After conquering the Middle East last month, the Black Lips are rested and back in the States working overtime to hash out some tracks for their seventh studio album on Vice. But while the surprisingly wholesome tour changed their perception of the places they played “180 degrees,” said guitarist Cole Alexander, their goal for the follow-up to last-year’s Arabia Mountain shouldn’t stray too far from the last time: The guys are gunning for a Number 1 hit.
“Our first album was together, the second was trashy, the third was together, but we’ve been talking to Mark Ronson about working with him again, so if we do it, it might have the Arabia effect,’” Alexander told Hive, pointing to the producer’s magic touch. “But we’d do it even better because now we have better chemistry with Mark. I think we might get our first hit record off our next Mark record.”
The Lips, who board the S.S. Coachella (the innaugural Coachella Cruise) this December, had hoped Arabia would make a bigger splash than it did, given that it was their glossiest and most accessible effort to date. With Grammy-winning Ronson at the helm, the band felt certain that his knack for producing retro-styled “floor packers” was the secret sauce the foursome had been missing. But while Arabia was well-received by critics and fans alike, aside from woozy head-bopper “Modern Art,” which garnered some play in commercials, the album stayed under the radar for the most part.
“When I was hanging out with [drummer] Patrick [Carney] of the Black Keys, he told me he thought some of the songs could have been hits had they gotten the right airplay,” Alexander said. However, he remains confident that Ronson is still the right man for the job, though the producer has yet to officially sign on for the project for which the band needs to book a studio.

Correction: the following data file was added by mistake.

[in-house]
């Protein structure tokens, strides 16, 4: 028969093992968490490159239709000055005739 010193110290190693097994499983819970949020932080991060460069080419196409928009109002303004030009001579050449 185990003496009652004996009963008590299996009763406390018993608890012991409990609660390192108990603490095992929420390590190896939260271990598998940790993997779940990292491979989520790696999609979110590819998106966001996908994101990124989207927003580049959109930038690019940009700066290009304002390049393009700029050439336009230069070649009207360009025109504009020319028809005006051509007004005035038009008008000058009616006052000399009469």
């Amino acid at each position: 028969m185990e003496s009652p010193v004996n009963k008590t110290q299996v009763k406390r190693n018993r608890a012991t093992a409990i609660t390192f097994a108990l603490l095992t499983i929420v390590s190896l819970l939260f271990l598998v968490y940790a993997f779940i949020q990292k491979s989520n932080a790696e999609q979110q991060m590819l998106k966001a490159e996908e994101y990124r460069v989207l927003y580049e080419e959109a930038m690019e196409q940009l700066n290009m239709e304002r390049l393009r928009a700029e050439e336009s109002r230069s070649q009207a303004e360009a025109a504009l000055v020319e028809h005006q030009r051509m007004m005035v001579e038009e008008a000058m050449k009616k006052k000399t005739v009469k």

“I liked working with him,” said Alexander, adding that with four songwriters and singers in the band, everyone “tends to pull each other in all different directions,” making it difficult to focus and explore different styles. “We didn’t have anyone driving us to be better ourselves before,” at least not until they teamed up with Ronson, who during the Arabia sessions, wouldn’t hesitate to change up a chorus or “turn up the drums so people wanted to dance.”
Alexander assured Hive the Lips don’t plan to sever ties to their distinctive Nuggets era sound, adding, “we don’t want to make a disco song.” The flower punks just want to get more mileage from their Arabia formula — airtight pop songs with a dollop of late-60s scuzz.
“My dream has always been to be a one-hit wonder like the Butthole Surfers,” said Alexander. “They had a little fun with it. In 20 years, people can do it on the karaoke machine, and in the meantime, the band went back to playing punk shows. I want a song people can do on karaoke.”
Watch the video for “Modern Art” below: